John Wesley preached at Painswick on a number of occasions to large congregations. (fn. 39) The group of 9 men, including some of the Baylis family, which registered a meeting-house in 1809 probably represented the Wesleyan Methodists, (fn. 40) who were recorded in 1825 (fn. 41) but handed their chapel over to the Baptists in 1831. (fn. 42) The Primitive Methodists were said to be established in Painswick in 1829 and they met in a room in Vicarage Street (fn. 43) until 1849 when their chapel was built. The congregation numbered c. 40 in 1851 (fn. 44) and c. 25 in 1894 when it was served by local preachers among whom members of the Spring family were prominent. (fn. 45) The chapel continued in use until 1964 when the building, at the east end of Bisley Street, was sold. (fn. 46)
A meeting of Plymouth Brethren was recorded at Painswick from 1894 when it was conducted in a room in Vicarage Street. (fn. 47) The Brethren later met in the Quaker meeting-house where they were recorded in 1928 when their congregation numbered c. 50 persons. (fn. 48) In 1957 the Brethren met in the former police station in St. Mary's Street. (fn. 49) The Painswick Spiritualist Church was founded in 1968 when services were held in the former Methodist chapel. In 1972 the average attendance at services was c. 60 persons. (fn. 50) Some houses were licensed in the town between 1730 and 1830 for unidentified protestant groups. (fn. 51)
In 1741 a house was registered at Sheepscombe for protestant dissenters by Robert Clissold but no further record of the meeting has been found. (fn. 52) In 1851 the church of the Latter Day Saints built a meeting-room in the village; the congregation, which numbered 40, was ministered to by a pastor from Cowley. (fn. 53) The Primitive Methodists built a chapel at Jack's Green before 1889, (fn. 54) and it continued as a Methodist chapel in 1972.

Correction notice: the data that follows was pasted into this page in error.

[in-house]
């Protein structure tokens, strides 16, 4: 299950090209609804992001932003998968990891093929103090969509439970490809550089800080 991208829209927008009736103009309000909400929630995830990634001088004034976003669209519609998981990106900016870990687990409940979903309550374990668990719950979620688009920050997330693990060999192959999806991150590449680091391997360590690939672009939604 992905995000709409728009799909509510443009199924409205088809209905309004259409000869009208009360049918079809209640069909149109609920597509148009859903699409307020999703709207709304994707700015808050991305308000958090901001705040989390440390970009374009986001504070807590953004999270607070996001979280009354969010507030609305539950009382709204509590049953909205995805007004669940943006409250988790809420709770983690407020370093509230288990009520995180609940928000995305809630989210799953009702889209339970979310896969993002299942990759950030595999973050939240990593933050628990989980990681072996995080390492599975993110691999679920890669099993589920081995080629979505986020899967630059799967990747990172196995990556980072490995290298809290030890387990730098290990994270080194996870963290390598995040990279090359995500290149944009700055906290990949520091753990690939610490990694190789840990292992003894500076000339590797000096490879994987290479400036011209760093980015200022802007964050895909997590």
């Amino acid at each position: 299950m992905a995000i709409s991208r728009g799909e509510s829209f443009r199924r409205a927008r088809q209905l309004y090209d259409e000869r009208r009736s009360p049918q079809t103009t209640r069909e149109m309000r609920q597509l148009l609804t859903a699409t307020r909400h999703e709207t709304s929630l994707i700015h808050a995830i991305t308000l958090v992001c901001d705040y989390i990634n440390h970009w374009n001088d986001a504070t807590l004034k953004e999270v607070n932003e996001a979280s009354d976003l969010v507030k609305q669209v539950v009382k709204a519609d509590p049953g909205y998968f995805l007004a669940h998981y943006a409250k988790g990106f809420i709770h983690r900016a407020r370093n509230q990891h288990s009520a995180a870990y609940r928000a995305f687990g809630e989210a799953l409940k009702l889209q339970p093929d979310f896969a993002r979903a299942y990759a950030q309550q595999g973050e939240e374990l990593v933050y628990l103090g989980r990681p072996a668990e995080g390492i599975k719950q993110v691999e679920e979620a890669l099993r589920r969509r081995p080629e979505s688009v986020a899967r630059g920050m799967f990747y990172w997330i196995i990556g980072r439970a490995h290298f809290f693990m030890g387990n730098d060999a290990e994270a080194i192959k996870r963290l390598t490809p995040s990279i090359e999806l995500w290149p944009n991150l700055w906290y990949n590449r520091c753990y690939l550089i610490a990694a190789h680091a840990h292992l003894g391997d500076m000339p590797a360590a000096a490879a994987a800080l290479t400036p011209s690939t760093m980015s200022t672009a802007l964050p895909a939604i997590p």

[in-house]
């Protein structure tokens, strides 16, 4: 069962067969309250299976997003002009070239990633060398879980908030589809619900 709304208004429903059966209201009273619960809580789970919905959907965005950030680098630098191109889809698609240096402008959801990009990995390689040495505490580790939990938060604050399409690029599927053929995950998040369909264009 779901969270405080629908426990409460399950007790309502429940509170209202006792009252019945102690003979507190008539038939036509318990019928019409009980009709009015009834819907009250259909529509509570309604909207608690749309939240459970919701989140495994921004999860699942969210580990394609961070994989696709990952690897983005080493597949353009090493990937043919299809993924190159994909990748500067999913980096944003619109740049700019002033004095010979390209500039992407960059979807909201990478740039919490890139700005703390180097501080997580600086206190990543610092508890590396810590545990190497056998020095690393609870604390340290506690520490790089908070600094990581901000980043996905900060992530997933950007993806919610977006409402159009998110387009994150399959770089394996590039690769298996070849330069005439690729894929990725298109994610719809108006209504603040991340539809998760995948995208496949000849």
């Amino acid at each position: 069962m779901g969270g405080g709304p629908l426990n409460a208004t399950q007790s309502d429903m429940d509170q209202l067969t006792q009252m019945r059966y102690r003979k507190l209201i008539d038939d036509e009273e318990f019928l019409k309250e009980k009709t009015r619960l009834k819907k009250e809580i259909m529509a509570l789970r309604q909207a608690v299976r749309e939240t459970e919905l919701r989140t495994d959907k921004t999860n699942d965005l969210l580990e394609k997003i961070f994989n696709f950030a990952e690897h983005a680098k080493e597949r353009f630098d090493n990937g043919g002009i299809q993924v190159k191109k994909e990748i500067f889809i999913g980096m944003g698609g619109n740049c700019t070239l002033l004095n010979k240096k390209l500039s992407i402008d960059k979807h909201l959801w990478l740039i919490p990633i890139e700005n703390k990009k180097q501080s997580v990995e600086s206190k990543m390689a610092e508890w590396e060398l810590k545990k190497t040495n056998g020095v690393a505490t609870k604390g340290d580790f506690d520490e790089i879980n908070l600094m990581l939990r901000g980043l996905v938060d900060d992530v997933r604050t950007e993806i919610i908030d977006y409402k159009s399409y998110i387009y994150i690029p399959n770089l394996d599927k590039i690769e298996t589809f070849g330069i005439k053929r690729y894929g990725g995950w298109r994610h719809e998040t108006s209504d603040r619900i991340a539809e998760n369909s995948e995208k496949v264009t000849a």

A Methodist Sunday school was held at Slad in 1815 (fn. 55) but no further evidence of the sect there has been found. The Congregationalists opened a chapel at Slad in 1867. (fn. 56) A Sunday school was built for the Congregationalists in 1911 (fn. 57) but was closed by 1972 when the average church attendance was eight. (fn. 58)
The house of Priscilla King at Edge was licensed for worship by Independents in 1804 and other houses there were registered by protestant dissenters in 1820 and 1824. (fn. 59) An Independent congregation of 20 people was recorded there in 1851, (fn. 60) and in 1856 the Congregationalists built a chapel (fn. 61) which incorporated the pulpit, formerly at St. Mary de Crypt, Gloucester, from which George Whitefield was said to have preached his first sermon. (fn. 62) The congregation numbered 11 in 1900 (fn. 63) and the chapel was closed in 1970 when the congregation numbered 3. The pulpit was returned to St. Mary de Crypt and the building was sold. (fn. 64) Independents registered houses for worship at Buddings in 1804 and at Small's Mill in 1827, and the house of William Hamlett at the Bull, Wick Street, was registered by protestant dissenters in 1844. (fn. 65)